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Unemployment fund running dry


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POSTED: Friday, September 18, 2009

Hawaii's unemployment trust fund, which pays benefits to out-of-a-job workers, is rapidly running out of money, and the shortfall will send unemployment insurance taxes soaring.

By December 2010 the state expects its unemployment trust fund, which is being tapped $31.7 million per month, will run out. The fund, which contained $430 million at the end of 2008, could dip to $118.5 million by year's end.

“;Our unemployment rate has gone up, and we are drawing out at a higher rate than we are paying into it,”; said state Labor Director Darwin Ching.

Hawaii is not alone; at least 14 other states are insolvent, and four more are on their way, Ching said.

The state will borrow about $61 million from the federal government and raise employer taxes to keep the fund going, Ching said. Under state law, the deficit triggers a tax increase for employers due in April. Other payments are due in July and October 2010 and January 2011.

Employers, who are paying an average of $90 per employee a year in unemployment insurance taxes, can expect to pay an average of $1,040 to $1,250 per employee — 1,055 to 1,289 percent increases — depending on how low the state coffers drop.

“;Businesses don't know this is coming,”; said Ben Godsey, president of finance and operations for ProService Hawaii, which handles human resource functions for more than 9,000 client company employees.

Under the current tax schedule, 31 percent of Hawaii employers do not pay unemployment insurance taxes. Six percent of companies pay the maximum tax of $700 per employee.

Under the new schedule, unemployment insurance taxes will range from $450 to $2,040 per employee based on a company's unemployment experience rating, which is determined by a company's longevity and employment track record. A new business now pays $221 per employee in unemployment insurance taxes annually but will pay $1,512 or as much as $1,739 next year.

“;The tax is increasing from a level that's been a fairly low level to being a very significant additional line-item expense,”; said Godsey.

One reason Hawaii businesses face higher unemployment taxes is that the rate has been artificially low. When the state's trust fund swelled to a record $552 million in 2007, the Legislature passed a law that lowered unemployment insurance taxes from an average of $280 per employee to $90 per person in 2008 and 2009. The law, supported by many Hawaii businesses as well as the Chamber of Commerce of Hawaii, included a provision to raise the unemployment insurance tax when the unemployment insurance trust fund balance dipped below an adequate level.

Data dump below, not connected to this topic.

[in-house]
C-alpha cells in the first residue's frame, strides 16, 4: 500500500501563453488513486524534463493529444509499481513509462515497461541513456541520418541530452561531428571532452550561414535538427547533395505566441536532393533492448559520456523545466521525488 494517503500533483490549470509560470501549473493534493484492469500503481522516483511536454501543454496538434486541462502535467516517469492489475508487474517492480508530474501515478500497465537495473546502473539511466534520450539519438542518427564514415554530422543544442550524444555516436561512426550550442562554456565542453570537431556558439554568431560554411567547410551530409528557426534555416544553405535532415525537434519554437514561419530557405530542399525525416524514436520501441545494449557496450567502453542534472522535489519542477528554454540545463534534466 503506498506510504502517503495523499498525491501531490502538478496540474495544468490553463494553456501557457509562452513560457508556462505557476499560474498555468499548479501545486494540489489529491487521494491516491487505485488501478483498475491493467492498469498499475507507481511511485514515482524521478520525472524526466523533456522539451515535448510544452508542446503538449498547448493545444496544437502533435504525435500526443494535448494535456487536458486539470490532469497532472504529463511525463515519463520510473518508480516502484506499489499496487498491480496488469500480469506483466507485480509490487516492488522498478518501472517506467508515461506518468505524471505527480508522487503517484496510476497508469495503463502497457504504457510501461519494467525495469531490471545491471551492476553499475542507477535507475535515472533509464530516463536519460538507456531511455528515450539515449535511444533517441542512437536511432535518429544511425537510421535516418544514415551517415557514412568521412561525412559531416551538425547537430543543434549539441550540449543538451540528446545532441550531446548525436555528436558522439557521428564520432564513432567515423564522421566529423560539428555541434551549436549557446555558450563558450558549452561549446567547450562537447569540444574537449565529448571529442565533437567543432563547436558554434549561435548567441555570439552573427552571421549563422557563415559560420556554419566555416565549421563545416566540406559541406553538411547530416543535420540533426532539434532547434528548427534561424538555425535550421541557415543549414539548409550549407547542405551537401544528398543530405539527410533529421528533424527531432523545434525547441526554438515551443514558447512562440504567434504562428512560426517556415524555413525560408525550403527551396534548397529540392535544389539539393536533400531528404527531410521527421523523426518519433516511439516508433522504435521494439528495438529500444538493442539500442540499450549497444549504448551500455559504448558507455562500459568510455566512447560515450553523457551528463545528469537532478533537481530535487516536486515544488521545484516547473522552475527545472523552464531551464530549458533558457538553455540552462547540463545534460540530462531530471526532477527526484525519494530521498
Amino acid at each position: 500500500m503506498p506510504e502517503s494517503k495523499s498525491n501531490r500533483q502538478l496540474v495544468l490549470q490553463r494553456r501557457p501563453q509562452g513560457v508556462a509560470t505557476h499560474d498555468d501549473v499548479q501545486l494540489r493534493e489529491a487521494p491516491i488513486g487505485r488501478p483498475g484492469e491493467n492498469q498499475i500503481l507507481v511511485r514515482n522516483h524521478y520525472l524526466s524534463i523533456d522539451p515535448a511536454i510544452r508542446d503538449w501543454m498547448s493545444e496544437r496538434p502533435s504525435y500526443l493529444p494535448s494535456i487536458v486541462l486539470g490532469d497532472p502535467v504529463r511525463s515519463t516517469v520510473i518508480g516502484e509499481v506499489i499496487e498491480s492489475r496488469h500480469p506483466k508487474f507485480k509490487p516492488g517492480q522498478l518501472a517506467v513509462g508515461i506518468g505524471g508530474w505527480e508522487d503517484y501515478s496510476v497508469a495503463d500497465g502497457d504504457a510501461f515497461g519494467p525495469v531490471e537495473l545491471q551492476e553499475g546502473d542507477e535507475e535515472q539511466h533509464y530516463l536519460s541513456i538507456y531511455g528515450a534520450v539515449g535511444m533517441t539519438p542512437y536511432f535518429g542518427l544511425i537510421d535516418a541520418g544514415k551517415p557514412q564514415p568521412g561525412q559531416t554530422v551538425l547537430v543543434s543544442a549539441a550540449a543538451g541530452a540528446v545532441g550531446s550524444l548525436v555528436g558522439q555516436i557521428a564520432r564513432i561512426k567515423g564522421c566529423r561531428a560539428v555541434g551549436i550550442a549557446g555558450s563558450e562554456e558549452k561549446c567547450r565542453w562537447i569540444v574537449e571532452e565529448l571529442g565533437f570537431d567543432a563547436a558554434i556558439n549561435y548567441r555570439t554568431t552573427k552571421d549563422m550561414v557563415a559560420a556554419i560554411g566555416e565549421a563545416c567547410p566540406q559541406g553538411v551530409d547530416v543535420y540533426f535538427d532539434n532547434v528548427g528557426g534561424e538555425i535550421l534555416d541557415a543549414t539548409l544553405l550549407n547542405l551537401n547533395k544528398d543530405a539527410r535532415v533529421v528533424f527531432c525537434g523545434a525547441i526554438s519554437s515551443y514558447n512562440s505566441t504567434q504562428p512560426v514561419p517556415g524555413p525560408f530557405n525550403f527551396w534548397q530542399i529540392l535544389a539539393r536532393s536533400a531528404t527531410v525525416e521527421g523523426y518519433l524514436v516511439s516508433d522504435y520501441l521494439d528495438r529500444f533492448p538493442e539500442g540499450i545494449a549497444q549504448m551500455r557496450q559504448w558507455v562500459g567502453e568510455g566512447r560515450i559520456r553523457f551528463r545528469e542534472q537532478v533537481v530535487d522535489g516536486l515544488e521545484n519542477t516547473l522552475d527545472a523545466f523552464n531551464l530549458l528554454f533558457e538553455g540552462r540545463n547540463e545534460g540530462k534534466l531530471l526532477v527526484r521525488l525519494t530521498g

“;It didn't seem like much of a gamble to the business community in 2007, and it was hard to imagine that we would be burning through unemployment at this rate,”; said state Rep. Karl Rhoads (D, Downtown-Chinatown), chairman of the House Labor and Public Employment Committee.

Hawaii's ranking as one of the most generous states for unemployment benefits is another reason that coffers are low. Hawaii's unemployed workers get up to $570 per week and 59 weeks of state and federal benefits.

“;The flip side is that unemployment insurance is what is keeping people's mortgages paid and groceries on the table,”; Rhoads said.

The state and federal government recognize their obligations, said Linda Smith, Gov. Linda Lingle's senior policy adviser.

“;People should not worry that somehow they won't have unemployment insurance,”; she said.

But while benefits will not be cut for Hawaii's unemployed workers, it could mean fewer jobs next year.

“;The irony is that we're raising taxes to pay for unemployment insurance, which will likely reduce hiring,”; Godsey said.

Jim Tollefson, director of the Chamber of Commerce of Hawaii, said the chamber is talking about ways to moderate the impact on businesses. He said they might lobby the Legislature to try to phase in the impact of the tax increase rather than have taxes go up at one time.

Rhoads favors more gradual tax increases. But even if new legislation passed, Rhoads said businesses would be unlikely to get relief before July. Employer taxes would still have to offset the shortfall, he said.

“;If Hawaii borrows (federal) money and can't pay it back within a year, we'll have to pay interest,”; Rhoads said. “;It might not be advantageous if any kind of meaningful relief results in a huge debt.”;

The state expects its fund will be solvent by the second quarter of 2011, Ching said.

“;It would take longer, if we phase in the employer tax increases,”; Rhoads said.

 

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Star-Bulletin reporter Craig Gima contributed to this story.